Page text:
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BRITARCH  February 2000

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Subject:

historic environment review: invitation to participate

From:

Mike Heyworth <[log in to unmask]>

Reply-To:

Mike Heyworth <[log in to unmask]>

Date:

Thu, 10 Feb 2000 10:29:35 +0000

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FROM ENGLISH HERITAGE:

GOVERNMENT'S REVIEW OF POLICIES RELATING TO THE HISTORIC ENVIRONMENT

AN INVITATION TO PARTICIPATE


1.0	Introduction

1.1	The Government has been considering the future development of strategy 
for the historic environment and has announced that it intends to undertake 
a review of various aspects of current policy.  As the first stage of the 
review, government has asked English Heritage to examine a number of 
specific policy issues and prepare a report, to be presented to Ministers 
in September 2000.

1.2	This will be the first?ever comprehensive review of policies relating 
to the historic environment.  Coming at the start of a new century, this 
review is most timely. Many of the policies and instruments which have 
served us so well during the 20th century are now many  decades old, and 
are sometimes based on 19th century ideas.  Horizons have broadened, as 
have aspirations for the heritage and the role it plays in modern 
life.  Only in the last ten years or so has heritage been recognised as 
being central to today's major issues of social inclusion, sustainability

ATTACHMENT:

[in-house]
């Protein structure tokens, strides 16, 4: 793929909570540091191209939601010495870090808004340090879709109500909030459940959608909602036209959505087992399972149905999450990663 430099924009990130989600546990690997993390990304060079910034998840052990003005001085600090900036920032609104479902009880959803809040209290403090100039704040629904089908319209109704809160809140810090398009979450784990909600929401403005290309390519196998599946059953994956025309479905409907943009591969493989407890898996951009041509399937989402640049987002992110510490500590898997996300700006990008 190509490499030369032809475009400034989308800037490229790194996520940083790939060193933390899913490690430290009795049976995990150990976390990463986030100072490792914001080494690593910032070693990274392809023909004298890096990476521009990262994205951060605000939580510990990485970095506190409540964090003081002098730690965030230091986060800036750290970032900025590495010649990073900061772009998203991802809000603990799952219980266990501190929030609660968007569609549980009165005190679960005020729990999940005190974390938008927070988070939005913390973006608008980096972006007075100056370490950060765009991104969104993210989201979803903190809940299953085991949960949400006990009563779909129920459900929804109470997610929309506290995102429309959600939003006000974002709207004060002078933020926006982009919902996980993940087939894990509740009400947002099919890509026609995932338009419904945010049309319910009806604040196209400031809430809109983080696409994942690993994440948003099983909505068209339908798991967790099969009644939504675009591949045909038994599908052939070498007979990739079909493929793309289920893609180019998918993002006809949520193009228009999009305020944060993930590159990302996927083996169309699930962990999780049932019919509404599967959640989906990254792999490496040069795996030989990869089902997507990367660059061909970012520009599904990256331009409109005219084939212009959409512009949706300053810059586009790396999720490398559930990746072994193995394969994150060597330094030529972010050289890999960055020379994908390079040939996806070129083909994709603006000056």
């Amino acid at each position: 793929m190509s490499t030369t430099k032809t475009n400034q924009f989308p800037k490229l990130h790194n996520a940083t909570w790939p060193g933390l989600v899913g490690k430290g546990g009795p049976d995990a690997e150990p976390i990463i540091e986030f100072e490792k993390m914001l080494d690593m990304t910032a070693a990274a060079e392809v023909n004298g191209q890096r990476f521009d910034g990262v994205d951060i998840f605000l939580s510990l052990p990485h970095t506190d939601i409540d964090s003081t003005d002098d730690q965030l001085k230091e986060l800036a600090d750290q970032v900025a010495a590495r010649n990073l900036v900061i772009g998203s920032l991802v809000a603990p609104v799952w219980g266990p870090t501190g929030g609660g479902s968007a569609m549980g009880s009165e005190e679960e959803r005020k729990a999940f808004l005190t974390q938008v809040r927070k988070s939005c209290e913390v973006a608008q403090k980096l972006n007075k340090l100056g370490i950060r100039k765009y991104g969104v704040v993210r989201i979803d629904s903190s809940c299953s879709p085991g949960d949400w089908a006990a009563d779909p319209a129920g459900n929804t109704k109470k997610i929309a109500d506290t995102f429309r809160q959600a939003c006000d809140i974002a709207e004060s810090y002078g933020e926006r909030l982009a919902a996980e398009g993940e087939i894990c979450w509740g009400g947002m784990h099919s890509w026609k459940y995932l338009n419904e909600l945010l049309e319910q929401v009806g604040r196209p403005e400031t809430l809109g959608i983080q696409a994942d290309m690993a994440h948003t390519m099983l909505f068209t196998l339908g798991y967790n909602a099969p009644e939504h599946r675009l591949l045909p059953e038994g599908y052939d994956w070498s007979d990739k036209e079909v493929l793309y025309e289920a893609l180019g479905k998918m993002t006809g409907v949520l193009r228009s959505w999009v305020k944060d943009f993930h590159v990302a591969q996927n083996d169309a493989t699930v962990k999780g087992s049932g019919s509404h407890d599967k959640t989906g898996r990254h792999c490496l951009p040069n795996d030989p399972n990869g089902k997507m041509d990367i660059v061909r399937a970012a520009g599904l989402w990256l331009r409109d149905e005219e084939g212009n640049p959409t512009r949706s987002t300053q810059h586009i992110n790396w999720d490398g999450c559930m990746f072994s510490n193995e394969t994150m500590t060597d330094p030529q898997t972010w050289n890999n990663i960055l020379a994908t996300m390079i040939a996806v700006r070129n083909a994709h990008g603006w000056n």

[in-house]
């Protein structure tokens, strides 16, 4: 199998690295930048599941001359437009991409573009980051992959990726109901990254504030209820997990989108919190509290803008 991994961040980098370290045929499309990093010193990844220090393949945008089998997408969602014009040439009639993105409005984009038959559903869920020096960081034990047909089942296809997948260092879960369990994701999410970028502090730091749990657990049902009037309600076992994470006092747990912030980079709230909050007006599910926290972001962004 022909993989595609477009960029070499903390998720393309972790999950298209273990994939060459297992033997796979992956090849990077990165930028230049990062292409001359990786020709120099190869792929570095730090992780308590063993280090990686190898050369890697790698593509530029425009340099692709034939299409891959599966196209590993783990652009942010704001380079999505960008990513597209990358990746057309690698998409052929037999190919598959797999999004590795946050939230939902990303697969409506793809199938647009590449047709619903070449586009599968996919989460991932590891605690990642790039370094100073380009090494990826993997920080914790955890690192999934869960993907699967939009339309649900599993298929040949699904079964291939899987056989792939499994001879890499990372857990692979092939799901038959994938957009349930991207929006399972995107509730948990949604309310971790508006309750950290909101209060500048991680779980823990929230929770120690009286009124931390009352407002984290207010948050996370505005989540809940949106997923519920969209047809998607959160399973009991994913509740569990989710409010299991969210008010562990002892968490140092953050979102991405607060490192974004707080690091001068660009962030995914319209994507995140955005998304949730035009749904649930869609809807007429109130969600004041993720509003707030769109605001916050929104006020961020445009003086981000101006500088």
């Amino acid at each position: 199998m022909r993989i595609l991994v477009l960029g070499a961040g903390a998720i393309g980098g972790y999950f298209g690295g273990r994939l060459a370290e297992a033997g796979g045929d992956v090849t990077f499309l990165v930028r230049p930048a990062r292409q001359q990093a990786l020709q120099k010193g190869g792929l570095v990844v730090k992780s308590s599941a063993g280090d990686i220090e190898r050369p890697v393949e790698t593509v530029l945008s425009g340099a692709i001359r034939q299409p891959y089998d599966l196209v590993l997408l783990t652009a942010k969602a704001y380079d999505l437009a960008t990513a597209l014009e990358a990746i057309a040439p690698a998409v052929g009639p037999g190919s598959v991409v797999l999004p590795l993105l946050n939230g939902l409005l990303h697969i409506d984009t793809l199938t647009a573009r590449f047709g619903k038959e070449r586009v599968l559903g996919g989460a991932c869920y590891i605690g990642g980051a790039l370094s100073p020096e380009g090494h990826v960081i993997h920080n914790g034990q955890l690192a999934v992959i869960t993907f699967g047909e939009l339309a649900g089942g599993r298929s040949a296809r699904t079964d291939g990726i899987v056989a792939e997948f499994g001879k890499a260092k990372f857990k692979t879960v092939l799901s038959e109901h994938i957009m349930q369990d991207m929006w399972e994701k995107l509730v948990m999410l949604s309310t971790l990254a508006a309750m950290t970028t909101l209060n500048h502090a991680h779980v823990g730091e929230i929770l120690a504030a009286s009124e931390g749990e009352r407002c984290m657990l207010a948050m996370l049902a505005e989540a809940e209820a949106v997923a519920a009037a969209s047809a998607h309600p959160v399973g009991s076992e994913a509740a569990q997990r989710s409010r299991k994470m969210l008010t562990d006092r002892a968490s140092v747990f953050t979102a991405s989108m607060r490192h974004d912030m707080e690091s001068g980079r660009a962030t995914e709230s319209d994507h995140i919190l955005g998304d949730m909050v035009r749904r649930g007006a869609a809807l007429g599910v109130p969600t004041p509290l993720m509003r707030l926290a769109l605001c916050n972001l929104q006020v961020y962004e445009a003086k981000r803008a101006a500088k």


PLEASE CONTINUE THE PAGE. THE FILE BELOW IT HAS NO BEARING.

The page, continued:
and cultural diversity.  It is time to consider whether all our policies 
and actions are as adequate or as imaginative as they might be.

1.3	The term historic environment is itself new in its general 
application.  Over the last few years it has been broadened to its present 
all?encompassing definition: the material remains of the past in 
England.  The historic environment:	
  	knows no chronological limits, covering everything from Boxgrove man to 
Greenham woman, and beyond;
	
  	knows no thematic limits, covering everything from an individual site or 
building to the whole historic landscape of England;
	
  	knows no geographic limits, being applicable in town and country alike;
	
  	knows no limits to its scale, the locally?distinctive now being 
recognised as equally worthy of consideration, in own its way, as the 
internationally significant;
	
  	knows no limits of culture or ethnicity.

1.4	The way the word heritage is understood often fails to reflect this 
richness and diversity.  Indeed, to some it signifies a selective, 
exclusive definition, suggesting that
	only those things validated by officialdom are 
significant.   In  reviewing policies for the whole historic environment, 
by contrast, we will aim to help all communities to define and value what 
is important for them.  Our report will encompass the contemporary and 
future culture of England and examine the relevance of the past to the 
future.  It will build on the value of continuity, but also on the evidence 
within the historic environment for the impact of change, and of new ideas, 
cultures and peoples.


2.0		Producing the Report